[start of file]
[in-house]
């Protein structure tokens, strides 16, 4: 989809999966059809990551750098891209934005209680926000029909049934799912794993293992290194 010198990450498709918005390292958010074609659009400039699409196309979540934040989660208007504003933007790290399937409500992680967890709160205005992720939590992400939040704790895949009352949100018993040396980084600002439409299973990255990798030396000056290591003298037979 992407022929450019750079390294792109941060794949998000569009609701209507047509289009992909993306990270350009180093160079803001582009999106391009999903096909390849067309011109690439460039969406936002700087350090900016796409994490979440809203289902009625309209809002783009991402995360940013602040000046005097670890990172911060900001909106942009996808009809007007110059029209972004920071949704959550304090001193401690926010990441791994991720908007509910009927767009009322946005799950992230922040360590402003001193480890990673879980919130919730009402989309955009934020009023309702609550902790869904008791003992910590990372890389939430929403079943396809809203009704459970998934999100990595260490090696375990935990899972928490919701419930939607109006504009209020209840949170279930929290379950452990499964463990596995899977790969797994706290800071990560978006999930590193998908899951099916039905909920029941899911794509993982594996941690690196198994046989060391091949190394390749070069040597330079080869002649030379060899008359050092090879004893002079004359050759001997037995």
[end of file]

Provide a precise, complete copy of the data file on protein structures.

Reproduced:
[in-house]
């Protein structure tokens, strides 16, 4: 989809999966059809990551750098891209934005209680926000029909049934799912794993293992290194 010198990450498709918005390292958010074609659009400039699409196309979540934040989660208007504003933007790290399937409500992680967890709160205005992720939590992400939040704790895949009352949100018993040396980084600002439409299973990255990798030396000056290591003298037979 992407022929450019750079390294792109941060794949998000569009609701209507047509289009992909993306990270350009180093160079803001582009999106391009999903096909390849067309011109690439460039969406936002700087350090900016796409994490979440809203289902009625309209809002783009991402995360940013602040000046005097670890990172911060900001909106942009996808009809007007110059029209972004920071949704959550304090001193401690926010990441791994991720908007509910009927767009009322946005799950992230922040360590402003001193480890990673879980919130919730009402989309955009934020009023309702609550902790869904008791003992910590990372890389939430929403079943396809809203009704459970998934999100990595260490090696375990935990899972928490919701419930939607109006504009209020209840949170279930929290379950452990499964463990596995899977790969797994706290800071990560978006999930590193998908899951099916039905909920029941899911794509993982594996941690690196198994046989060391091949190394390749070069040597330079080869002649030379060899008359050092090879004893002079004359050759001997037995």